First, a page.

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In this collection of short stories, Ken Kesey challenges public and private demons with a wrestler's brave and deceptive embrace, making it clear that the energy of madness must live on.
|Publisher:||Penguin Publishing Group|
|Product dimensions:||5.10(w) x 7.70(h) x 0.90(d)|
|Age Range:||18 Years|
About the Author
Ken Kesey was born in 1935 and grew up in Oregon. He graduated from the University of Oregon and later studied at Stanford with Wallace Stegner, Malcolm Cowley, Richard Scowcroft, and Frank O' Connor. One Flew Over the Cuckoo's Nest, his first novel, was published in 1962. His second novel, Sometimes a Great Notion, followed in 1964. His other books include Kesey's Garage Sale, Demon Box, Caverns (with O. U. Levon), The Further Inquiry, Sailor Song, and Last Go Round (with Ken Babbs). His two children's books are Little Tricker the Squirrel Meets Big Double the Bear and The Sea Lion. Ken Kesey died on November 10, 2001.
Most Helpful Customer Reviews
This is not the military so ignore the stars because they have little significance in literature. This book has been dragged through the mud by critics who feel Kesey was going to enlighten them. I dont know Kesey and never met him but I'm almost sure he is sick of people coming to him as if he had all the answers. Demon Box is basically a collection of travel essays mixed with personal experiences of the author. I was taken to Cairo, China, Mexico, Oregon and into history. The essay on the death of Neil Cassidy was worth the price of admission. I was not dissapointed but then again, I'm not a snobby critic who thinks Ken Kesey can answer all my questions of life.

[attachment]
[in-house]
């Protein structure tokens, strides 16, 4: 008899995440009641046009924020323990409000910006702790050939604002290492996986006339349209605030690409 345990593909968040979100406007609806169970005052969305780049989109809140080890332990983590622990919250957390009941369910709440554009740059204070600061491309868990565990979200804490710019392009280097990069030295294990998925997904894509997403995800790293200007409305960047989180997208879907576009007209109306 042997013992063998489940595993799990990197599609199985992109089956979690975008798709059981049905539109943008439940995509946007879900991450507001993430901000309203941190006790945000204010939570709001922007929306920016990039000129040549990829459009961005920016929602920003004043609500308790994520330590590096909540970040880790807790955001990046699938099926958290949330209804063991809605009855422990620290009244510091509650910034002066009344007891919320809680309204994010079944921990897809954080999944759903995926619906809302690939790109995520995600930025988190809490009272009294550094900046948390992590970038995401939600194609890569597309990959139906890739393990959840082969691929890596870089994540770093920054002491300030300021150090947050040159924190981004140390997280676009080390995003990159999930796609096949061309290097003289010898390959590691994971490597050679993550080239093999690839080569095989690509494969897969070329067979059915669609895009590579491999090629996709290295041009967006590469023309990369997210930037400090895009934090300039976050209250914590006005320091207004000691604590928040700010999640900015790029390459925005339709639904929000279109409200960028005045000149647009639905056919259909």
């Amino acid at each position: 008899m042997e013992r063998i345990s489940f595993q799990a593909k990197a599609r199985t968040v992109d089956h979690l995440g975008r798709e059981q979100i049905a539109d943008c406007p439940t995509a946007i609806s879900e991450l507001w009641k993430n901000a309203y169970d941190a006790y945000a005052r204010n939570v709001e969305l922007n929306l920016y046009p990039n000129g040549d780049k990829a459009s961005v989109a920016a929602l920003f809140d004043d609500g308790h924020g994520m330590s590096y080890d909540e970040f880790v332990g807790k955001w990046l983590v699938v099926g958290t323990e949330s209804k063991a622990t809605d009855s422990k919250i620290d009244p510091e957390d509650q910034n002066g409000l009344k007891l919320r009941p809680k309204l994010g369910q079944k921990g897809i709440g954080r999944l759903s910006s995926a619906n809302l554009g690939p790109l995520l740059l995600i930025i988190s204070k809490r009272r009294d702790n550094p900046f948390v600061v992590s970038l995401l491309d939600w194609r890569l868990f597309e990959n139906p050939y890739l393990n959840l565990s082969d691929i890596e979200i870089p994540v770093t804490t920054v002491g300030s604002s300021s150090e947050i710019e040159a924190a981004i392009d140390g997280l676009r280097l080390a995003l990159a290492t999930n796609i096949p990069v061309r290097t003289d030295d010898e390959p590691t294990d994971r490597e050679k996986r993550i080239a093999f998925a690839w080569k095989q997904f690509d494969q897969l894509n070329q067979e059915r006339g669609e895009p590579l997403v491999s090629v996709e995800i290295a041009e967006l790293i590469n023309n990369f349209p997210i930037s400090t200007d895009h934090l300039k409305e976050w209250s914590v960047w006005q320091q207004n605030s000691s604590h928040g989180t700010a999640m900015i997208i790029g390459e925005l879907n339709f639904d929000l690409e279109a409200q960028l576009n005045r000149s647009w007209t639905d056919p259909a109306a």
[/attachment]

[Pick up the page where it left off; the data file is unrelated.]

This book is a collection of stories ranging from the end of the sixties to, well, what Kesey has been up to ever since. What I believe his best work since 'Sometimes a Great Notion,' Kesey proves to still be an incredible writer. This book exposes to the reader many entertaining and significant stories which would probably never reach the mainstream. The title story is probably the best piece, touching on philosophy and psychology while being extemely well written and entertaining. Book may possibly be hard for some unfamiliar with the history surrounding Kesey. Another negative aspect is that the overall tone of the book is quite depressing. Kesey intentionally or not exposes the distinguishing of the light in the sixties which he helped create. Such a cryptic reflection of the time after frequently depresses the reader. Although a grand point in classic Kesey style, he gives the reader a well written collection of entertaining stories.